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Old 03-18-2011, 05:34 PM   #51
Ironclaw
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I've only read Amazonia by Rollins. Wasn't that great. Too much of a "10 Little Indians" thing going on.
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Old 03-19-2011, 05:23 AM   #52
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Quote:
Originally Posted by Ironclaw
I've only read Amazonia by Rollins. Wasn't that great. Too much of a "10 Little Indians" thing going on.

Excavation was good. Not exactally original but I'd expect most Indy fans to enjoy it.

Next up I've just started 'Hidden Oasis' by Paul Sussman.
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Old 04-24-2011, 08:09 PM   #53
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Originally Posted by adventure_al
Excavation was good. Not exactally original but I'd expect most Indy fans to enjoy it.

Next up I've just started 'Hidden Oasis' by Paul Sussman.

This was fantastic. Would definately recommend.

Last edited by Finn : 04-25-2011 at 05:31 AM. Reason: ye tags were messed up
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Old 04-26-2011, 10:17 AM   #54
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http://www.megaupload.com/?d=3DPRR6MZ

Here's a MS Excel file of my book list (read and not read)...in case you want any ideas.

Feel free to ask me any questions, and assuming I read it, I'll let you know whether or not it's a good read.
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Old 10-20-2011, 04:00 PM   #55
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Good Adventure Novels

Has anyone read 'The Noah's Ark Quest' by Boyd Morrison?



I've not quite finished yet (so no spoilers please!) but I have to say I'm thoroughly enjoying it! I'm sure the rest of you would find it entertaining reading material too.

It is his first book and the more particular amongst you I'm sure could pick flaws. However it is fast paced and exciting. Great story with likeable characters. I'd highly recommend it.

[PS. Mods. What about a literature section? much like the general movies section. Rather than just Indy specific literature]
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Old 10-20-2011, 04:31 PM   #56
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Originally Posted by adventure_al
[PS. Mods. What about a literature section? much like the general movies section. Rather than just Indy specific literature]
Very commendable idea, it's just unfortunately so that I don't think we have enough members who can read.
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Old 10-20-2011, 05:16 PM   #57
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Quote:
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Has anyone read 'The Noah's Ark Quest' by Boyd Morrison?
Not yet, Al, but thanks for the heads-up. If you can find it, be sure to check out the movie, "In Search of Noah's Ark", from 1976. (It was a feature film and not part of the TV series called, "In Search of...").
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Very commendable idea, it's just unfortunately so that I don't think we have enough members who can read.
The post-2008 Raven crowd sure know how to read comic books, though. That is undeniable and incontestable.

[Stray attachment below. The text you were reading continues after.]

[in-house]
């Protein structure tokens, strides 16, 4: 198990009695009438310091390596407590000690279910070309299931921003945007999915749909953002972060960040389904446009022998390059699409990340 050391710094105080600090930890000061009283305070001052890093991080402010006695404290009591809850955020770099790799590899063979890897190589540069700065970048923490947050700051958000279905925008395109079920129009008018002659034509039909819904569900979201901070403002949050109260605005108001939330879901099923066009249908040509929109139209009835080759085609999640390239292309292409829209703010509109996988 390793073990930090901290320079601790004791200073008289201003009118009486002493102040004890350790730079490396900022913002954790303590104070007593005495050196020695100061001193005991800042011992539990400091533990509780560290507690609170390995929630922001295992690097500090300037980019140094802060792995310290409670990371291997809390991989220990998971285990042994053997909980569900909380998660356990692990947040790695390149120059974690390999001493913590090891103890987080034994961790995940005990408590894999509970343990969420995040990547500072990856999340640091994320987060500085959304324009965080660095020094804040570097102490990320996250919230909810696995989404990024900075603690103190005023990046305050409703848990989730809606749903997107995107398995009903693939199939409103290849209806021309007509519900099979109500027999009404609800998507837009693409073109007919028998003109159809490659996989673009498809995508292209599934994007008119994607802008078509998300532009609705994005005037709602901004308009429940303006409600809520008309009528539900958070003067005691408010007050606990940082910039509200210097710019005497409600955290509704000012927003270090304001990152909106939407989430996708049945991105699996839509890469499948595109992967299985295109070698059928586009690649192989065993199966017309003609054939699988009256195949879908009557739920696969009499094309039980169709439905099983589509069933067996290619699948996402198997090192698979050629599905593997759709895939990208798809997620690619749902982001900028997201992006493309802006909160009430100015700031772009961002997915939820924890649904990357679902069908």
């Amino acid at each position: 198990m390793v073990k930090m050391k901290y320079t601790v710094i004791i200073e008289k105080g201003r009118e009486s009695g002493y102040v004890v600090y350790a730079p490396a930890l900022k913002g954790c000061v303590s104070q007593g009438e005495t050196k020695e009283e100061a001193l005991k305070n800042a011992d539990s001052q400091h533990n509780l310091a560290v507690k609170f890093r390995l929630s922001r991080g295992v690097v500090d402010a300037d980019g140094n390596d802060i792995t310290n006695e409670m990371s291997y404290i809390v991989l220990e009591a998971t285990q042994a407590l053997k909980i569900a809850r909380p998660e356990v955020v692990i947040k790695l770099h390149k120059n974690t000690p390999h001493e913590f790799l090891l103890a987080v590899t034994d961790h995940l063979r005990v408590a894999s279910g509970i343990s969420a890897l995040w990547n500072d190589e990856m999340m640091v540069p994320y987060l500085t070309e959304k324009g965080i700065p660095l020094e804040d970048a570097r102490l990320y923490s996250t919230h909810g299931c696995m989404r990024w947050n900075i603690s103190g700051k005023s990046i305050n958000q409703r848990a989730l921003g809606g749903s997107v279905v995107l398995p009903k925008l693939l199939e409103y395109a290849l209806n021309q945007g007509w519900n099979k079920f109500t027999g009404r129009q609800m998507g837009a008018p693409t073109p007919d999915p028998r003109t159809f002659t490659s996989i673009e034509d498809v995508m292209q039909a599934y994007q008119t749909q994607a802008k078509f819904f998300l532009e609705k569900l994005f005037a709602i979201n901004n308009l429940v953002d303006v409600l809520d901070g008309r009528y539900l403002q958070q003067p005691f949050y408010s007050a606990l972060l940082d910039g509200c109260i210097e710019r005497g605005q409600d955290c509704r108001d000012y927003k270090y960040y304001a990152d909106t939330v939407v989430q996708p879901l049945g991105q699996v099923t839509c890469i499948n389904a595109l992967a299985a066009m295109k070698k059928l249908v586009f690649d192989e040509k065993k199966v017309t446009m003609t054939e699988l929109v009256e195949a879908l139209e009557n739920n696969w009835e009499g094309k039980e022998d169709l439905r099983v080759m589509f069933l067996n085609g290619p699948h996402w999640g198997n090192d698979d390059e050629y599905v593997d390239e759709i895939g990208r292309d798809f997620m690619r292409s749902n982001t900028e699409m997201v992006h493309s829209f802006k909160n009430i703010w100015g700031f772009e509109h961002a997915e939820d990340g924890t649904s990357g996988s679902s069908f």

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Old 10-21-2011, 09:40 AM   #58
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The post-2008 Raven crowd sure know how to read comic books, though. That is undeniable and incontestable.
Well that's really a "look at the pictures" type of deal, and they have the dramas to help them along!

Adventure novels...hmm would Hostage to the Devil be considered an adventure novel?
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Old 10-21-2011, 02:55 PM   #59
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Personally I'm a fan of the classics. Recently read the original Lost World by Arthur Conan Doyle (1912). Fantastic.

Time Machine by H.G. Wells. Even if you read them as a kid, they're worth rereading. And if you never read them, they're a must. I dropped Journey to the Center of the Earth after the 19th passage about mineralogy.

Yes they're straightforward with simple plot structures, but they're great reads with an air of nostalgia to them.

Chronicles of Narnia. LOTR. Also worth rereading.
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Old 10-21-2011, 06:59 PM   #60
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Quote:
Originally Posted by Rocket Surgeon
Well that's really a "look at the pictures" type of deal, and they have the dramas to help them along!
You mean the word, "snikt", isn't in the dictionary?
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Originally Posted by Rocket Surgeon
Adventure novels...hmm would Hostage to the Devil be considered an adventure novel?
Dunno, but Wilbur Smith's, "Shout at the Devil", is!
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I dropped Journey to the Center of the Earth after the 19th passage about mineralogy.
Try and have another go, Goodeknight. Being an avid fan of Jules Verne, "Journey" is probably my favourite of his oeuvres. Really glad to hear that you've finally read, "The Lost World"! (First time I read it was an actual 1st edition printing from the McGill University library.)

Another classic to recommend is, "The Four Feathers", by A.E.W. Mason.
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Old 10-21-2011, 08:54 PM   #61
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I may have posted about this once before. Forgive my old age. 44 now!